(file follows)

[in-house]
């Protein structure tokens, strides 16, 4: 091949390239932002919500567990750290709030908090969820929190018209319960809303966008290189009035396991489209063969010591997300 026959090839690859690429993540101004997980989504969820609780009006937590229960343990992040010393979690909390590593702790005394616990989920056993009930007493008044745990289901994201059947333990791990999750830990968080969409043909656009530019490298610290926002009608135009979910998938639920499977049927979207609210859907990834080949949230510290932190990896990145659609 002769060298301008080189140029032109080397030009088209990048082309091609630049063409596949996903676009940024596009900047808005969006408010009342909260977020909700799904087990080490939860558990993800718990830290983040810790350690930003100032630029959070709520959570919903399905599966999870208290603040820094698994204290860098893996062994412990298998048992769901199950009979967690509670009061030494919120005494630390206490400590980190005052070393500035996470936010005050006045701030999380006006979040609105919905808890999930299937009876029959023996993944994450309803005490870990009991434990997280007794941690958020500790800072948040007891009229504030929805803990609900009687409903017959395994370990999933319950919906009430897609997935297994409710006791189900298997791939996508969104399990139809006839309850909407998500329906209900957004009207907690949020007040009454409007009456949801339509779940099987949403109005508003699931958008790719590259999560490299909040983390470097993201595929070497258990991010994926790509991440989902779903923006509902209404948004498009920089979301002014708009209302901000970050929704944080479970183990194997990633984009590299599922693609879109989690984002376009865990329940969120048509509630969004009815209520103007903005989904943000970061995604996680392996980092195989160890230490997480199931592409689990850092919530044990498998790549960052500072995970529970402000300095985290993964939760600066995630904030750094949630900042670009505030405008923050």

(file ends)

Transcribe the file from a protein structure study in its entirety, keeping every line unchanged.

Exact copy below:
[in-house]
């Protein structure tokens, strides 16, 4: 091949390239932002919500567990750290709030908090969820929190018209319960809303966008290189009035396991489209063969010591997300 026959090839690859690429993540101004997980989504969820609780009006937590229960343990992040010393979690909390590593702790005394616990989920056993009930007493008044745990289901994201059947333990791990999750830990968080969409043909656009530019490298610290926002009608135009979910998938639920499977049927979207609210859907990834080949949230510290932190990896990145659609 002769060298301008080189140029032109080397030009088209990048082309091609630049063409596949996903676009940024596009900047808005969006408010009342909260977020909700799904087990080490939860558990993800718990830290983040810790350690930003100032630029959070709520959570919903399905599966999870208290603040820094698994204290860098893996062994412990298998048992769901199950009979967690509670009061030494919120005494630390206490400590980190005052070393500035996470936010005050006045701030999380006006979040609105919905808890999930299937009876029959023996993944994450309803005490870990009991434990997280007794941690958020500790800072948040007891009229504030929805803990609900009687409903017959395994370990999933319950919906009430897609997935297994409710006791189900298997791939996508969104399990139809006839309850909407998500329906209900957004009207907690949020007040009454409007009456949801339509779940099987949403109005508003699931958008790719590259999560490299909040983390470097993201595929070497258990991010994926790509991440989902779903923006509902209404948004498009920089979301002014708009209302901000970050929704944080479970183990194997990633984009590299599922693609879109989690984002376009865990329940969120048509509630969004009815209520103007903005989904943000970061995604996680392996980092195989160890230490997480199931592409689990850092919530044990498998790549960052500072995970529970402000300095985290993964939760600066995630904030750094949630900042670009505030405008923050």